Psychology Of Rhetorical Images Analysis

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The persuasive value of rhetorical imagery is intrinsically linked to mass persuasion in public discourse. Charles A. Hill, in “The Psychology of Rhetorical Images,” analyzes the persuasive ability of rhetorical images, arguing that images are persuasive when they are presented in a way that appeals to what he defines as a “cultural value;” a category that includes: patriotism, prejudice, motherhood, and freedom. This appeal causes a complex emotional response in audience members, which is the fundamental persuasive aspect of an image. Further, Hill explains that “Professional persuaders—politicians, attorneys, marketing experts, etc.—exploit the linkage between emotions, values, and particular images by creating associations between …show more content…
Roosevelt’s “New Deal” to support his analysis of “The People,” noting: “Roosevelt’s “people” judged their condition by predominantly vital criteria and therefore abandoned an economic tradition in favor of a “New Deal,” a new myth. In time, the “New Deal” stabilized, became part of the stable tradition of subsequent generations, an “old deal” (246). In Roosevelt’s case, the imagery that was employed to constitute a “people” was based on the conditions that American citizens were facing in Great Depression-era America. These conditions, namely the widespread lack of economic stability, high unemployment rates and longing for change, coupled with an unwillingness of the federal government to intervene under President Herbert Hoover created a desire for stability among Americans that manifested into “cultural values.” Franklin D. Roosevelt addressed the American public throughout his campaign, appealing to the hunger for stability and desire for change with his proposal of the “New Deal.” Due to the emergence of these two values that had solidified during the Great Depression, the Roosevelt campaign’s “New Deal” rhetoric used imagery that most likely evoked emotions related to the hopelessness, fear, and agony experienced by the many struggling citizens during times of economic distress. It was this imagery and the associated emotional responses that led to Roosevelt becoming the 32nd President of the United States of …show more content…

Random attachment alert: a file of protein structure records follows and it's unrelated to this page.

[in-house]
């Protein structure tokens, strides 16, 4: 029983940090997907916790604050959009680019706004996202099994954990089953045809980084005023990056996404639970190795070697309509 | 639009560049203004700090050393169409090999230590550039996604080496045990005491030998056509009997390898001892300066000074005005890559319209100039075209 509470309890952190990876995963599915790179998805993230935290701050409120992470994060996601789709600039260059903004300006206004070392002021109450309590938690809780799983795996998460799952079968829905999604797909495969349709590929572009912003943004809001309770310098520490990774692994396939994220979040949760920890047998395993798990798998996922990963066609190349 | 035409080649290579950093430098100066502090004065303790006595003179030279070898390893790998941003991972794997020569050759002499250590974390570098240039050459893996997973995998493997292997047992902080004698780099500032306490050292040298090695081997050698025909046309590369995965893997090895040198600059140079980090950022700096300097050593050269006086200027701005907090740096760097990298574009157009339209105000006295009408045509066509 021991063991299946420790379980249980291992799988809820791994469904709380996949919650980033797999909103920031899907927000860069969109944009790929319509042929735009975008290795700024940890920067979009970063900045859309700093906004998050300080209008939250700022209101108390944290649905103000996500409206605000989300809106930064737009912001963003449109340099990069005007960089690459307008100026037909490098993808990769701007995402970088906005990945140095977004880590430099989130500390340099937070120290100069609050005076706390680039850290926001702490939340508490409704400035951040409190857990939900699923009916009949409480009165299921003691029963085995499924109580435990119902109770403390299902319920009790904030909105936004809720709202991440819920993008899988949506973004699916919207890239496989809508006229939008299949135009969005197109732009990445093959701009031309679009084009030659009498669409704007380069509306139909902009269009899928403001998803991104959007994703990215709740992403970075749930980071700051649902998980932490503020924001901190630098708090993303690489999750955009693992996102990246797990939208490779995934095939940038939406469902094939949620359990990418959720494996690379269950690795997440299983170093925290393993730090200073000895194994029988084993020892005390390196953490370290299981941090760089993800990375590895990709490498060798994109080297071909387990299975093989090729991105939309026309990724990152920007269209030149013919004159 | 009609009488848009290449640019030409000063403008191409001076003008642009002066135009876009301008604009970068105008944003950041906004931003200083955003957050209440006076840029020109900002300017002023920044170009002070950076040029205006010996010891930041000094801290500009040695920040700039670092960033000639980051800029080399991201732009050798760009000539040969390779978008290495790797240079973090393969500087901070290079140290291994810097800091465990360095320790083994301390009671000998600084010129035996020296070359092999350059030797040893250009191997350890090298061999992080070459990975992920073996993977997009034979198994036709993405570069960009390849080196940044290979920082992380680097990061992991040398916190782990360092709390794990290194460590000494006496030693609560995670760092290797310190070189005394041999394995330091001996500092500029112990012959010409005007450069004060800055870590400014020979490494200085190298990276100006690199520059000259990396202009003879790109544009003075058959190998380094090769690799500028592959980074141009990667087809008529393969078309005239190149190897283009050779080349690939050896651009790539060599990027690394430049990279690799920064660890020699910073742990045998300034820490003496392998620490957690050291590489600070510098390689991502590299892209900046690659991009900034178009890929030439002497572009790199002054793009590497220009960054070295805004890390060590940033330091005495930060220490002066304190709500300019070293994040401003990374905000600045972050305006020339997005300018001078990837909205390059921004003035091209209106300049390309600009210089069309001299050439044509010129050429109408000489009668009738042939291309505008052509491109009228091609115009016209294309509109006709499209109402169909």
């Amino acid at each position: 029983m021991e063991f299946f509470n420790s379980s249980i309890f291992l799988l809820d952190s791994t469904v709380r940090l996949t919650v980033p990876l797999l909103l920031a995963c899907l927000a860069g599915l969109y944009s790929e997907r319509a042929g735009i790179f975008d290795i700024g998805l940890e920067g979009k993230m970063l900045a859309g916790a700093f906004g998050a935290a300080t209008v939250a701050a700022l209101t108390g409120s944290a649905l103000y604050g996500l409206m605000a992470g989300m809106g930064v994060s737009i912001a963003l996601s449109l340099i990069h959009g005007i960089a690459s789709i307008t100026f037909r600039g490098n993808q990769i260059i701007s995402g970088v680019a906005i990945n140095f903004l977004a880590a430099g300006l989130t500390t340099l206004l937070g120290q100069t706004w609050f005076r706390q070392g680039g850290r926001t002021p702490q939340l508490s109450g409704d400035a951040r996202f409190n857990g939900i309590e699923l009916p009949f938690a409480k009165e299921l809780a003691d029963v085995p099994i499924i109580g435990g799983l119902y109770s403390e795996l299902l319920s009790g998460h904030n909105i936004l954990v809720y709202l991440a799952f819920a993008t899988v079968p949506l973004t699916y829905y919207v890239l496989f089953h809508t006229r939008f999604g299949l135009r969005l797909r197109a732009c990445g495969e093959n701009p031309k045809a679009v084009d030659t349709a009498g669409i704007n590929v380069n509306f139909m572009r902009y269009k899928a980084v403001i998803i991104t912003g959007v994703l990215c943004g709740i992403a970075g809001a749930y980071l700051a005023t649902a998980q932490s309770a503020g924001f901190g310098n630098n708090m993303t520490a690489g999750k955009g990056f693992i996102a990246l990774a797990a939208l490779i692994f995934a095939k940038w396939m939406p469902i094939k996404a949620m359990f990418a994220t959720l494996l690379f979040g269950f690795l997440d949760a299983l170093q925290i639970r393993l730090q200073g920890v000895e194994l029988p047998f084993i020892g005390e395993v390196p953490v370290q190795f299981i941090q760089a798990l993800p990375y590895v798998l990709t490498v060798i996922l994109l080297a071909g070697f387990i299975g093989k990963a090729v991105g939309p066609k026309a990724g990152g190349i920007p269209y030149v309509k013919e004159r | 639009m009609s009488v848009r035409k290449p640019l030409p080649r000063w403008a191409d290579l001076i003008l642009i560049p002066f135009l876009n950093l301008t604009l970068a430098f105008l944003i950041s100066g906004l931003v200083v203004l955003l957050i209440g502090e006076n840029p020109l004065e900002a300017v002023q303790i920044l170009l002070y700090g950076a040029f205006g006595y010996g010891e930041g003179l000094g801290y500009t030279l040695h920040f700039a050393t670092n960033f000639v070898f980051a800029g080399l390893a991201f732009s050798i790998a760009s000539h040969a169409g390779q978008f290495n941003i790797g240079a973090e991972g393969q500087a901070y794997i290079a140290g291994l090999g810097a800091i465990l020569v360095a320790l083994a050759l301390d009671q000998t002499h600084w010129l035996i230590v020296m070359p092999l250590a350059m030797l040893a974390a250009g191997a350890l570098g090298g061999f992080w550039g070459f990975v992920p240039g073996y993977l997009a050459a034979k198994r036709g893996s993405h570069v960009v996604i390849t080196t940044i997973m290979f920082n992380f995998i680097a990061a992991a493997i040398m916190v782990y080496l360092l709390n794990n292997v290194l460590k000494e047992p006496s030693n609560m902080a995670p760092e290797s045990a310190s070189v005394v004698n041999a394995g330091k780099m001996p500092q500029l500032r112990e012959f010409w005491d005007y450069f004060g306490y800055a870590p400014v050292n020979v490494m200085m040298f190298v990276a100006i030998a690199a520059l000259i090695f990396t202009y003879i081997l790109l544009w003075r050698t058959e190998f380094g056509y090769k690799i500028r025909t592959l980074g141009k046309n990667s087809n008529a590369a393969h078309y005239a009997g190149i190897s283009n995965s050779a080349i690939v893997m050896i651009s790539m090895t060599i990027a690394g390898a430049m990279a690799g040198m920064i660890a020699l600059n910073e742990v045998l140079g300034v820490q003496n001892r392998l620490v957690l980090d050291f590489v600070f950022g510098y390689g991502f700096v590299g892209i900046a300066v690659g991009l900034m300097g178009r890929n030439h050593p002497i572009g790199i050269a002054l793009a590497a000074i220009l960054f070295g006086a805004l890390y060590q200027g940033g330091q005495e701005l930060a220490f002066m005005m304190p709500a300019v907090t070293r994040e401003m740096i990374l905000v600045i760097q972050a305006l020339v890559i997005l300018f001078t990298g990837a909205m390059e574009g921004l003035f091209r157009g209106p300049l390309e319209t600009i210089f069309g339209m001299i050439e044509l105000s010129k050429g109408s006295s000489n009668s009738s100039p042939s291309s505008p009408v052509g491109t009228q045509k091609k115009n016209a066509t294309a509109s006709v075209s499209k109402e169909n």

Viewing the problem of economic instability as a binary problem, which is either solved or unsolved, the initial “New Deal” was a failure. The legislation passed following President Roosevelt’s inauguration was not enough to solve the issue according to a history.com article which explains, “Despite the best efforts of President Roosevelt and his cabinet, however, the Great Depression continued—the nation’s economy continued to wheeze; unemployment persisted; and people grew angrier and more desperate” (history.com). Furthermore, the “failure” of the initial “New Deal” led Roosevelt to more aggressive social welfare tactics, such as the Social Security Act of 1935, one of the laws that initially sparked the national debt issues that are negatively impacting Americans at an increasing rate. During the financial starvation of the 1930s, the “New Deal” was viewed as a success, as would any marginal relief, no matter how minor. In order to understand the contradictory argument that the “New Deal” was an overall failure, a shift in perspective is required, and a greater emphasis must be placed on the economic troubles that are emerging in modern America’s national debt issue. Nonetheless, the fleeting concept of

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